One-Minute Book Reviews

June 5, 2009

A Yankee’s Favorite Books About the South #5: David C. Barnette’s ‘How to Be a Mobilian’

Filed under: How to,Humor — 1minutebookreviewswordpresscom @ 12:07 am
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A gifted humorist lists the unwritten rules of life in a place where men define the four seasons as “football, hunting, Mardi Gras and fishing”

How to Be a Mobilian: A Guide for Old Salts and Newcomers. By David C. Barnette. Publishing 101, 143 pp., $11.95.

Regional humor tends not to travel well. The jokes often aren’t funny — or even recognizable as jokes – outside the place that inspired them. But David C. Barnette makes regional humor work in How to Be a Mobilian: A Guide for Old Salts and Newcomers (Publishing 101, 1999). This entertaining, tongue-in-cheek guide spells out the unwritten social codes for events ranging from private weddings to city-wide Mardi Gras celebrations in Mobile, Alabama. It works because Barnette is a very funny writer and finds the sweet spot that eludes most would-be Southern wits – a bevy of details that are specific enough to evoke a place but not so specific that they’ll be lost on all but insiders.

Why do you sense when visiting Mobile that a man could get arrested for indecent exposure if his shirt had light starch instead of heavy? Blame it on the city’s unofficial dress code for men, Barnette suggests: “Shirts must be all-cotton, long-sleeved and starched such that they will shatter in an automobile accident.” Women have their own sartorial deal-breakers. One is your shoes can never be lighter than your hemline. “I swear, my mother was so maniacal about that, I have to get white piping stitched on my navy tennis skirts,” a woman told Barnette.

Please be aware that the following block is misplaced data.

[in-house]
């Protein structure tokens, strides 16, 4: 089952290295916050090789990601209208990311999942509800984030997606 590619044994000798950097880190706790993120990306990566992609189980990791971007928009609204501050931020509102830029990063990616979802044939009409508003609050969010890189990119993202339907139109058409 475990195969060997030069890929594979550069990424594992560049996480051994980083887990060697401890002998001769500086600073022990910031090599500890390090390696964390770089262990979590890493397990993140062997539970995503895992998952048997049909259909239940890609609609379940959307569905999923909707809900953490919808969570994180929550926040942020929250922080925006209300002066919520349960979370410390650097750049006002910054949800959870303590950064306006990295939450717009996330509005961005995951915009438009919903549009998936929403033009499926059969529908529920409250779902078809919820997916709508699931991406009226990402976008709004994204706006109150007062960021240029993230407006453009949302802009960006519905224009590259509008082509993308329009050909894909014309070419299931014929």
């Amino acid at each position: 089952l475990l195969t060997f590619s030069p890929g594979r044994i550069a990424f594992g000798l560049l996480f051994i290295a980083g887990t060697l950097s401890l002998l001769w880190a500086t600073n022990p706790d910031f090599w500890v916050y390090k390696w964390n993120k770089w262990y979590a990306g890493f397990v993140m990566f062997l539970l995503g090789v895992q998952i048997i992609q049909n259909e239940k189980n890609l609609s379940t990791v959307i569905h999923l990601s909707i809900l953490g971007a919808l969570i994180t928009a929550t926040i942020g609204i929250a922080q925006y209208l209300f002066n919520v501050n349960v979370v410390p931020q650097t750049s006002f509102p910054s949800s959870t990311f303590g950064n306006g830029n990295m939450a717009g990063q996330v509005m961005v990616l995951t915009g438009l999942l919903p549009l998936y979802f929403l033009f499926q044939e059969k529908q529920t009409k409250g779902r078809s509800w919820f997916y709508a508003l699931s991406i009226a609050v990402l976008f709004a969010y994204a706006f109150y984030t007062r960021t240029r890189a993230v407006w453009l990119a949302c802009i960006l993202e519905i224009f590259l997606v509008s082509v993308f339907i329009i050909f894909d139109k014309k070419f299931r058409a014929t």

How to Be a Mobilian is near-impossible to find. But Barnette has a page on Facebook (sign in, then go to http://www.facebook.com/people/Dave-Barnette/1013298948/), and if you urge him to bring it back into print, maybe he’ll find a way. Just remember that his timetable may not be yours or mine. As he writes: “Mobile men live by their own four seasons: football, hunting, Mardi Gras and fishing.”

Barnette also wrote The Official Guide to Christmas In the South: Or, If You Can’t Fry It, Spraypaint It Gold (Morrow, 2007).

This is the fifth in a series of daily posts this week on Southern literature. A second post will follow later today with more of my favorite books about the South.

3 Comments »

  1. Thanks for this recommendation. I’m heading to Alabama (Birmingham, not Mobile) soon; perhaps I can at least find it in the library.

    I’m so happy I stumbled upon this blog. What a treasure. My daughter and I have a book club, and you’ve provided us with so many ideas. Thanks.

    Comment by UmmFarouq — June 6, 2009 @ 12:52 am | Reply

    • Thank you! Do you know about Diane McWhorter’s Pulitzer Prize-winning book on growing up in Birmingham at the dawn of the civil-rights era, Carry Me Home? I haven’t read it but know her work, and she’s a wonderful writer who who knows how to put personal experiences in a broad political context.

      Comment by 1minutebookreviewswordpresscom — June 6, 2009 @ 1:07 am | Reply

  2. I have not read this author but will put her on my list, right now! Thanks again.

    Comment by UmmFarouq — June 6, 2009 @ 2:05 am | Reply


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